Granite memorial erected by the War Department on Last Stand Hill in 1881

Sunday, May 22, 2018

We left Devils Tower yesterday and arrived at the 7th Ranch RV Park in Garryowen, Montana, later that afternoon. The 7th Ranch is the closest campground to Little Bighorn National Monument. The campground is very nice, but the half-mile gravel washboard road you have to drive on to reach the park is horrible. For that matter alone, we would never stay there again.

It rained most of the night, but this morning dawned sunny and clear. It promised to be a hot day, so we set off early to visit Little Bighorn. The Monument was created on January 29, 1879, to preserve the site of the Battle of Little Bighorn, near Crow Agency, Montana.

On July 25, 1876, Lt. Colonel George Armstrong Custer, along with 262 men of the 7th U.S. Calvary, including Indian scouts and civilians, were killed while engaging with the Lakota, Northern Cheyenne, and Arapaho Indians along the Little Bighorn River. Custer and his entire battalion, consisting of five companies—were wiped out, purportedly in less than an hour. The majority of the other six companies, three detailed to Major Marcus Reno, and three detailed to Captain Frederick Benteen, survived the conflict.

Initially, the dead were buried in shallow graves where they fell, their burial plots marked with wooden tipi poles collected from the abandoned Indian village. In 1877, the remains of Custer and many of the officers were reinterred at various locations in the eastern United States. Custer’s remains were reinterred at West Point, New York. In 1881, the War Department erected a granite memorial on Last Stand Hill. The remains of soldiers and attached personnel were reinterred in a mass grave around the base of the monument. In 1890, Army personnel erected white marble markers at each soldier’s original gravesite.

There are numerous headstones on Last Stand Hill. Custer’s tombstone stands out from the others because it has a black background shield. Both his brevetted rank of Major General and his permanent rank of Lieutenant Colonel are listed on the headstone. Although Custer was not allowed to wear the insignia of his brevetted rank, his men still referred to him as General.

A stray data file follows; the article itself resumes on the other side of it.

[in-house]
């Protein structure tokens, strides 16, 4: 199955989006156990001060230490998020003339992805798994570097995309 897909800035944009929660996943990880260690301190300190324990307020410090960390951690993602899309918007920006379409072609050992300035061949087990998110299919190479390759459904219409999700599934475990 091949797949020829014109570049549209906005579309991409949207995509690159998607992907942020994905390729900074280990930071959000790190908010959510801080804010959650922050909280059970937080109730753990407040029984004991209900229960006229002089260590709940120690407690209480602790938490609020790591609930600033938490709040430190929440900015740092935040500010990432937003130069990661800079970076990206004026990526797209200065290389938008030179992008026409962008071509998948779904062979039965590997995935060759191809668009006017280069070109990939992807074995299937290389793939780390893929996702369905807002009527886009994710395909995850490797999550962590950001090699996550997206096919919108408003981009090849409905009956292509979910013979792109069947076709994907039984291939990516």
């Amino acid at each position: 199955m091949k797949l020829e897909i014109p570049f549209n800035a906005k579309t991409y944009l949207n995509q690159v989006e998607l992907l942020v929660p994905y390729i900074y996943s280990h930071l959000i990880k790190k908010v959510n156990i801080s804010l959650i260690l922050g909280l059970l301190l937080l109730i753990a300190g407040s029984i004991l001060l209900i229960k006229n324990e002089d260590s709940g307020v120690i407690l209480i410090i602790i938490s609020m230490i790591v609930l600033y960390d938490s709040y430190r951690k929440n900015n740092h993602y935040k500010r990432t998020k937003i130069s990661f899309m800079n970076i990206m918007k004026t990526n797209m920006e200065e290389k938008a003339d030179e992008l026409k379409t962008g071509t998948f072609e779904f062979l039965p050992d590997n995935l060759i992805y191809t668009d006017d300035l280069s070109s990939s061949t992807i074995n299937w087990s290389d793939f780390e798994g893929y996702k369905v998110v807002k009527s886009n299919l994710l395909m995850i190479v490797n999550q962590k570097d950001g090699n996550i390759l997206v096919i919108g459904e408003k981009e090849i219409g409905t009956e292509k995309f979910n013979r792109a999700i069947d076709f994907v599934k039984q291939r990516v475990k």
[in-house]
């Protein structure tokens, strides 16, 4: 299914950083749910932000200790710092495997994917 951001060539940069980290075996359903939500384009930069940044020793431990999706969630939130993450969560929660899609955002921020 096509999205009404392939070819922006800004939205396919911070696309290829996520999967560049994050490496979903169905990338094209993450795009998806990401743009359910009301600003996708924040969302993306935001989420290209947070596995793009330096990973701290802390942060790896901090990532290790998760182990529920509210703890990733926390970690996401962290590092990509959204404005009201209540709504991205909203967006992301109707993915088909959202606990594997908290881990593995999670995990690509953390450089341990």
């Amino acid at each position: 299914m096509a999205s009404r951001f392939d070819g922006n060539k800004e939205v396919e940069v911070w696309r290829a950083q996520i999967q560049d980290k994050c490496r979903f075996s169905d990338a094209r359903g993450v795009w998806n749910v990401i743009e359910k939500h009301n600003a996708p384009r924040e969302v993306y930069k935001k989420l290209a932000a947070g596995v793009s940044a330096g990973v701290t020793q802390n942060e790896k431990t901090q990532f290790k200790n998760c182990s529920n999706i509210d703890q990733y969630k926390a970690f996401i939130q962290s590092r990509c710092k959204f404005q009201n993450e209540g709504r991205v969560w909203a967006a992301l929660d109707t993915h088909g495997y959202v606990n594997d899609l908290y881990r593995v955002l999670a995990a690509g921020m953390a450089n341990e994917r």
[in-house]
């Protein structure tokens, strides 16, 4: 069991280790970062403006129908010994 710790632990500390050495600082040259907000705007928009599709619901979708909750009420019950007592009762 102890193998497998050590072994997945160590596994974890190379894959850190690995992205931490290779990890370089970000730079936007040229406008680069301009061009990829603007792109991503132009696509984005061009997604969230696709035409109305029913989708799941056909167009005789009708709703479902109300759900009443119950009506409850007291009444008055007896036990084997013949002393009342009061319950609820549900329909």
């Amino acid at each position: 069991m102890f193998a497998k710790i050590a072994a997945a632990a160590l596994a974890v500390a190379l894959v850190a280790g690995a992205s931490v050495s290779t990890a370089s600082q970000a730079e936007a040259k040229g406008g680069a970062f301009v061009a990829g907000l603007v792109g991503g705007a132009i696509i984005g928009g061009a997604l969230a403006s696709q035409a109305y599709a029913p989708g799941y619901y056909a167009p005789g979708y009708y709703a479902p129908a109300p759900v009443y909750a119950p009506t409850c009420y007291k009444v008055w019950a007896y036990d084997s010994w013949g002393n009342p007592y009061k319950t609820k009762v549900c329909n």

So who is to blame for this tragedy? Custer, who failed to wait for reinforcements, and for dividing his battalion into three columns instead of keeping all of his men together? General Alfred Terry, for telling Custer to depart from his orders if Custer saw sufficient reason, and then subsequently blaming Custer for failing to adhere to his plan? The government, for stating in the 1868 Treaty of Fort Laramie that the Great Sioux Reservation included the Black Hills, and then later reneging on the treaty after gold was discovered in the region in 1874?

Personally, I think all three parties were at fault. Custer was known for his rashness; Terry’s plan was weak: the village’s exact location was not known, thus precluding a coordinated attack; and the government wanted the gold to help stimulate the precarious economy. The only problem with the latter was the Indians had a signed treaty stating the Black Hills belonged to them. Some people in the government considered buying the Black Hills from from the Lakota Sioux, but the Indians did not want to sell. Ultimately, Red Cloud, one of the most important leaders of the Oglala Lakota, and Spotted Tail, the Brulé Lakota chief, believing they had no other choice, since the whites would take what they wanted anyway, agreed to sell the Black Hills to the United States for $70 million. The United States refused. To make a long story short, negotiations broke down, and the government decided to maintain that the Indians had invalidated the treaty and devised a plan to drive them off their land.

When all was said and done, and the official reports were written, Custer was made the scapegoat. Why not blame the dead man, who was not there to defend himself? But regardless of who was responsible for the lives that were lost that hot, dusty Sunday afternoon in late June, the fact remains that 262 men died, and six others later subcommand to their wounds. So instead of pointing fingers, I think we should pay homage to those men who paid the ultimate price that horrific day.

Note: I have decided to discontinue my reviews of campgrounds due to the amount of time it takes to write both the blog post and the campground review for each place we visit. However, if anyone is interested in information on any of the campgrounds where we stayed, just enter a comment and I will be happy to provide you with details.



Headstones on Last Stand Hill. The headstone directly in front of Custer’s is his brother, Tom’s
Headstone of Custer’s brother, Boston, a civilian
Some of the horses were killed and used for breastworks during the battle
Grave of Captain James Sturgis, son of Lt. Colonel Samuel D. Sturgis, for whom Sturgis, South Dakota was named

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